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By Eric Barnes, AuntMinnie.com staff writer
November 1, 2016

At RSNA 2016, CT will mark another year of progress in grabbing useful information from anatomy scanned at ever-lower radiation doses. Clinicians will increasingly rely on CT as they search for the image data that will nail a difficult diagnosis or chart a course to treatment that will improve patient survival.

Physicians are being aided in their search by radiomics -- the science of extracting quantitative information from imaging data that has mined CT's fertile ground to the point where it can deliver information that might previously been reserved for MRI or nuclear medicine -- or simply not available at all.

Spectral imaging, iodine imaging, k-edge imaging, photon-counting CT, iterative reconstruction, and other quantitative imaging techniques are on display in this year's sessions, offering new ways to see data hidden inside images. To take just one example, metastatic epidural spinal cord compression is a critical finding impacting survival, and quantitative CT can find it.

Also boosting quality of care are new CT hardware and software techniques that portend a faster, higher-resolution future, with a new high-resolution CT detector, for example, that captures 0.25 mm of data rather than the standard 0.5 mm for image resolution of up to 140 microns. New model-based iterative reconstruction techniques continue to capture more information with less dose.

One group is waging the image information battle with photon-counting CT, aided by k-edge imaging, to get a better look at stents. There are automated tube current modulation schemes that can cover thicker anatomy without going overboard on dose. And there are myriad ways to detect liver lesions at ultralow doses. One session at RSNA 2016 will describe a contest in which no fewer than 90 groups vied to offer the best method for lesion detection.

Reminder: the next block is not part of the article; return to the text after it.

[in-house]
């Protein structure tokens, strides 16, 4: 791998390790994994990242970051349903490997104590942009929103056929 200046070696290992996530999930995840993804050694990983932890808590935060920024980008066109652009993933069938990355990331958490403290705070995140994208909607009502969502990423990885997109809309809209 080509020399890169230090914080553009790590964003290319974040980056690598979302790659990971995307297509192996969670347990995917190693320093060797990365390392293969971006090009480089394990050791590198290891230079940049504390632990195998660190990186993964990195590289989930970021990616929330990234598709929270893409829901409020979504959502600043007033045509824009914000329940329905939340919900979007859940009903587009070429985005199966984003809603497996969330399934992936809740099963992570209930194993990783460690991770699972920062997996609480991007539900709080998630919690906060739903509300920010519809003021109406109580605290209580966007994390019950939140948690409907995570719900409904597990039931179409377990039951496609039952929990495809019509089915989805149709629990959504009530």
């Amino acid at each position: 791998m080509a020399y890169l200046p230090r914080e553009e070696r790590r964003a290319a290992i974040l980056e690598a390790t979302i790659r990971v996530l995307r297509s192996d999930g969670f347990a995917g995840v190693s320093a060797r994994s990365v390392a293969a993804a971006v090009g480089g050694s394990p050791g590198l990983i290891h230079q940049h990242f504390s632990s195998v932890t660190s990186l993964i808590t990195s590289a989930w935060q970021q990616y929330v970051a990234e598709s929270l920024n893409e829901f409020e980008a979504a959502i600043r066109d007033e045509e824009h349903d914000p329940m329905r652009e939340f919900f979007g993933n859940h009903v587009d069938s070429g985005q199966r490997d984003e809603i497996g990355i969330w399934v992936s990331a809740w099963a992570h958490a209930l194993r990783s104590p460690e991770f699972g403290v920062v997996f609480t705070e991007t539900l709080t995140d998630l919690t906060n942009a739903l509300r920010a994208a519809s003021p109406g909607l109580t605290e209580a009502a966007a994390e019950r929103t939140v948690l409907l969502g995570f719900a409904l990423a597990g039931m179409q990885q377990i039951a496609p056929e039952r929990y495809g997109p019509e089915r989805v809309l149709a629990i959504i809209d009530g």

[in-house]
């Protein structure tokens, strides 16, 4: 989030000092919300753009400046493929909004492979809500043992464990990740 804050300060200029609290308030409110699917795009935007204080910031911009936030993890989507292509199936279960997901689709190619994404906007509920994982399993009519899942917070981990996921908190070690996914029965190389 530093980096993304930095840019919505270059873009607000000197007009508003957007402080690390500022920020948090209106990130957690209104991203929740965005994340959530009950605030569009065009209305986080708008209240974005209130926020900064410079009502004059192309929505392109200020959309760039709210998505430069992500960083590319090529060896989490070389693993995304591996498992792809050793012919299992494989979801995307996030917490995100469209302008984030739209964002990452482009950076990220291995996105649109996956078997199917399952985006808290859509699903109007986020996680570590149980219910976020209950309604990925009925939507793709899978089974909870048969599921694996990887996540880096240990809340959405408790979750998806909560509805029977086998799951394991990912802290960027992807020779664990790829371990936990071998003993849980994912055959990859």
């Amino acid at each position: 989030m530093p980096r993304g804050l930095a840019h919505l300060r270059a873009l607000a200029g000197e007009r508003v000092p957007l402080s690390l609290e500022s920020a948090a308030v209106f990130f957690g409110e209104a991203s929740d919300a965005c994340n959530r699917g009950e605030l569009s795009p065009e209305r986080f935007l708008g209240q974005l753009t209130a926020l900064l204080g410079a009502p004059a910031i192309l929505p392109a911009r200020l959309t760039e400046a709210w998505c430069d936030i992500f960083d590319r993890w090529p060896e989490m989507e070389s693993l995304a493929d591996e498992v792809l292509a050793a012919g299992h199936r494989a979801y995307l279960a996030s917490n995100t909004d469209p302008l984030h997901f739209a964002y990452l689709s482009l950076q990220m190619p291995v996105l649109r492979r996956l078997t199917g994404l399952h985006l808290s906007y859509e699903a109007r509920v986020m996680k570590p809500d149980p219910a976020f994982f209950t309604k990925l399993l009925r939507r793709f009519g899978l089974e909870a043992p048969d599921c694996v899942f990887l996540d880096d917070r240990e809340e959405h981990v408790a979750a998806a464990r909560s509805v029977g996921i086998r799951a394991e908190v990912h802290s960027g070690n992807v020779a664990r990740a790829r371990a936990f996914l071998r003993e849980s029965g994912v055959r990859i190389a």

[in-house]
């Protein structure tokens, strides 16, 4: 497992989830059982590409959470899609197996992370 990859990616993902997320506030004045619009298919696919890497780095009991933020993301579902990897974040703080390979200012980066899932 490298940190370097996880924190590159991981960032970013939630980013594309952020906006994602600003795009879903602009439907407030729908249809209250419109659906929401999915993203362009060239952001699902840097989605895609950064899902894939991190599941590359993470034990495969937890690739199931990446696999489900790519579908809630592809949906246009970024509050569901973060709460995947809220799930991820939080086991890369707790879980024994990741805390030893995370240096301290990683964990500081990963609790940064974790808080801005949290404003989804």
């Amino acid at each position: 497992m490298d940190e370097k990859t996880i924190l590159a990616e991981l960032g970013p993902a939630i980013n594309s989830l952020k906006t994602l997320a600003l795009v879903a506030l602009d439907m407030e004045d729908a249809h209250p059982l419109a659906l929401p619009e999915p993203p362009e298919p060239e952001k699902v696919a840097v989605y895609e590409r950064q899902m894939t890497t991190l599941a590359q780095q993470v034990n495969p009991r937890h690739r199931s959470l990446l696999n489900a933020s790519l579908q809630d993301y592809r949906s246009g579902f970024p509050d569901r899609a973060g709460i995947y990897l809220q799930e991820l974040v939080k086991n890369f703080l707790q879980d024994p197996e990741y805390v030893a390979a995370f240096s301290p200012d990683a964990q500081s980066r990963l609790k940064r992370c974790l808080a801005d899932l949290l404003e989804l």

Another team is using spectral-shaping CT with tin filtration to get more image data from low-dose scans of obese patients. Iodine quantification is finding more applications that measure material composition, and investigators are probing its accuracy in quantifying iodine.

Functional cine CT of the heart had been all but sidelined owing to its high radiation dose. But when the technique is modified to incorporate scan delays long enough to capture image data from recirculated contrast, a fraction of the standard dose is enough to give new life to cine studies of cardiac function in the ventricles. In chest CT, scans lasting less than a quarter of a second are being used to quiet squirming children, with scans free of motion artifacts in nearly 100% of cases.

So much remains to be done. Researchers have noted that osteoarthritis research could benefit greatly if there were a better technique than digital x-ray absorptiometry to evaluate the subchondral bone. Now there is. Bone mineral density may be key to understanding the disease because it is related to load transmission.

For radiologists in Brazil, Florida, and elsewhere facing a deadly and debilitating virus that strikes pregnant women and their infants, a session on what radiologists need to know about Zika will explain CT's growing role in the disease.